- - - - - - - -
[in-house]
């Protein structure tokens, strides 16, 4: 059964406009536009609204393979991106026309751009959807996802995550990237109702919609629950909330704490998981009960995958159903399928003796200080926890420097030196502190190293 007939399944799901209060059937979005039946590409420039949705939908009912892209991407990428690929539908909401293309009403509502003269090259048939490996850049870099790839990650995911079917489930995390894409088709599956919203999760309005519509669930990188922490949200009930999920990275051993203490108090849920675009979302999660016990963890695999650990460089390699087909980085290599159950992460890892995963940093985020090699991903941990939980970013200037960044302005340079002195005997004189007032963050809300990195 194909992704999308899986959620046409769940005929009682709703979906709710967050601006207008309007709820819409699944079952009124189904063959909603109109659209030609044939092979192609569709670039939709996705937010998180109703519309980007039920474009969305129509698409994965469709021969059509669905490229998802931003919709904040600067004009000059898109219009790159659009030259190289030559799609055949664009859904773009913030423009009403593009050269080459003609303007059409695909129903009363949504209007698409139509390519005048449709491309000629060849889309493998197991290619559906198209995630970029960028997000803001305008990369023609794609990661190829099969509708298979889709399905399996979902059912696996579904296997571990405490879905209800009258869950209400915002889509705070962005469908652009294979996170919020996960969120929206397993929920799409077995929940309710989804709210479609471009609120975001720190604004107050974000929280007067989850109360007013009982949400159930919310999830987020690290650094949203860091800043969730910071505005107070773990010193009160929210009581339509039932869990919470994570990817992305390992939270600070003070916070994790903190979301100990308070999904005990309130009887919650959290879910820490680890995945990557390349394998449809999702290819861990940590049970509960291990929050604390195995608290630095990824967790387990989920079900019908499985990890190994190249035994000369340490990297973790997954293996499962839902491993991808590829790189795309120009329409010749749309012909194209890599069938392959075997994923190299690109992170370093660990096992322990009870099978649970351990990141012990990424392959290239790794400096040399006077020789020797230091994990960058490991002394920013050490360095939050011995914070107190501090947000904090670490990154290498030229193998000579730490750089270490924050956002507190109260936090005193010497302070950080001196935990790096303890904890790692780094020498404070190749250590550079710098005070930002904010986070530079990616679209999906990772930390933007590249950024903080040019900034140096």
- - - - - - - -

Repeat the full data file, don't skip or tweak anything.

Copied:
[in-house]
């Protein structure tokens, strides 16, 4: 059964406009536009609204393979991106026309751009959807996802995550990237109702919609629950909330704490998981009960995958159903399928003796200080926890420097030196502190190293 007939399944799901209060059937979005039946590409420039949705939908009912892209991407990428690929539908909401293309009403509502003269090259048939490996850049870099790839990650995911079917489930995390894409088709599956919203999760309005519509669930990188922490949200009930999920990275051993203490108090849920675009979302999660016990963890695999650990460089390699087909980085290599159950992460890892995963940093985020090699991903941990939980970013200037960044302005340079002195005997004189007032963050809300990195 194909992704999308899986959620046409769940005929009682709703979906709710967050601006207008309007709820819409699944079952009124189904063959909603109109659209030609044939092979192609569709670039939709996705937010998180109703519309980007039920474009969305129509698409994965469709021969059509669905490229998802931003919709904040600067004009000059898109219009790159659009030259190289030559799609055949664009859904773009913030423009009403593009050269080459003609303007059409695909129903009363949504209007698409139509390519005048449709491309000629060849889309493998197991290619559906198209995630970029960028997000803001305008990369023609794609990661190829099969509708298979889709399905399996979902059912696996579904296997571990405490879905209800009258869950209400915002889509705070962005469908652009294979996170919020996960969120929206397993929920799409077995929940309710989804709210479609471009609120975001720190604004107050974000929280007067989850109360007013009982949400159930919310999830987020690290650094949203860091800043969730910071505005107070773990010193009160929210009581339509039932869990919470994570990817992305390992939270600070003070916070994790903190979301100990308070999904005990309130009887919650959290879910820490680890995945990557390349394998449809999702290819861990940590049970509960291990929050604390195995608290630095990824967790387990989920079900019908499985990890190994190249035994000369340490990297973790997954293996499962839902491993991808590829790189795309120009329409010749749309012909194209890599069938392959075997994923190299690109992170370093660990096992322990009870099978649970351990990141012990990424392959290239790794400096040399006077020789020797230091994990960058490991002394920013050490360095939050011995914070107190501090947000904090670490990154290498030229193998000579730490750089270490924050956002507190109260936090005193010497302070950080001196935990790096303890904890790692780094020498404070190749250590550079710098005070930002904010986070530079990616679209999906990772930390933007590249950024903080040019900034140096």